He had hardly begun work on this new project of his when he learned that I was writing a political biography of J. R. Jayewardene. We were in touch with each other on this and after some discussion we reached the conclusion that a jointly-authored biography was better than a biography written by either of us. The subject of our biography had no objection to the prospect of a joint work although he was worried that Howard’s ambassadorial duties would leave him less time for research than in the past when he was an independent scholar.

We decided on a mutually convenient division of labours in writing our biography. First of all, we decided on a study of some of the outstanding political biographies written in the US and Britain. There was no single volume that served as a model—we would draw on the example of a wide variety of writers. Next we turned to Howard’s forte, a comprehensive range of interviews with as many persons who knew and had known J. R. Jayewardene as was possible. This would include the domestic aides who worked for him or had worked for him; his office aides; his siblings, friends and relatives, and above all his colleagues in politics and his critics. We also had a series of interviews with the subject of our biography. These we held generally in the evenings, but quite often at working lunches at President’s House. The interviews with J. R. Jayewardene left us with over 500 pages or more of detailed notes which became the core of the biography. It was decided that I should write the biography and he would serve as a critic of the text. Howard had left for the US at the end of his tenure as Ambassador and the first draft was examined over a month or so at his house in Maine one summer. Once this was done it was time to look at the second volume of the biography. It was drafted when Howard was back at Columbia University. This draft was more difficult to write than the first volume.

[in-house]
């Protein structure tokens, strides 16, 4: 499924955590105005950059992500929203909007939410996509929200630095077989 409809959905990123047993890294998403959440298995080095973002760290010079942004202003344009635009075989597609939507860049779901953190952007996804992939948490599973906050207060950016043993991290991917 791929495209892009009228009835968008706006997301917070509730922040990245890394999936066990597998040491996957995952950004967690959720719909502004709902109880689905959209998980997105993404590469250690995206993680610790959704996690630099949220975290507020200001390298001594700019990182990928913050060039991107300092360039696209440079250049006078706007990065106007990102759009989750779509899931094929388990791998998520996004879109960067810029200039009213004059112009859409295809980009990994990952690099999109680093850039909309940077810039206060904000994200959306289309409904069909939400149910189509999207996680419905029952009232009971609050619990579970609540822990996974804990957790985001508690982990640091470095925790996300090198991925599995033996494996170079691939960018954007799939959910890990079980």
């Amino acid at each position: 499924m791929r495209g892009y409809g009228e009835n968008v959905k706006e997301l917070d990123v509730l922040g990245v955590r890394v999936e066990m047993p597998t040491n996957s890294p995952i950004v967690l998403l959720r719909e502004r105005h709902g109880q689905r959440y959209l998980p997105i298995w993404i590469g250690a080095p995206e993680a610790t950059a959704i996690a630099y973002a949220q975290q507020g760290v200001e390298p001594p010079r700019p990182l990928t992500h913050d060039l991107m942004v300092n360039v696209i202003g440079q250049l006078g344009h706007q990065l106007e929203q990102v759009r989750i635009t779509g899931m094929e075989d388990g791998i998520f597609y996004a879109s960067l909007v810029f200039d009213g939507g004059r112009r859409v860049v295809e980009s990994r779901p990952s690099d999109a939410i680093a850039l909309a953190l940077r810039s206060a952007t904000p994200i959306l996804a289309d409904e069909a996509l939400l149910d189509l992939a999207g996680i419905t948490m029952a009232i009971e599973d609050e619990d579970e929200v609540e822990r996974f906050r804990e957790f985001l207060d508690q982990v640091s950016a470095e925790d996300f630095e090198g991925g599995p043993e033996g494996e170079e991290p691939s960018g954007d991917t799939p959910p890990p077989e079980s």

It was more contemporary. Once again the drafts were reviewed by him and during the time I wrote the drafts he was in the US. There were occasional visits by him to Sri Lanka at this time but by and large he was not in touch with events as he had been during the writing of volume one. Once volume two was published Howard had completed his writings on Sri Lanka. What he did was to turn to his memoirs of the time he served with the American Friends Service Committee (AFSC) during and shortly after World War Two.

Soon it was time for him to complete his work at Columbia University and to think of retirement. He moved away from his house in a quiet residential area of the Bronx in New York to a retirement home in Hanover in New Hampshire close to Dartmouth. He remained in touch with Dartmouth throughout the period of his retirement. He also took pleasure in his wife Sally’s publications on China and her own memoirs.

He kept in good health during the years of his retirement. His links with friends in Sri Lanka continued and we were regularly the recipients of long letters about his life in retirement.

At the time of his death he was Bryce Professor Emeritus of International Relations at Columbia University.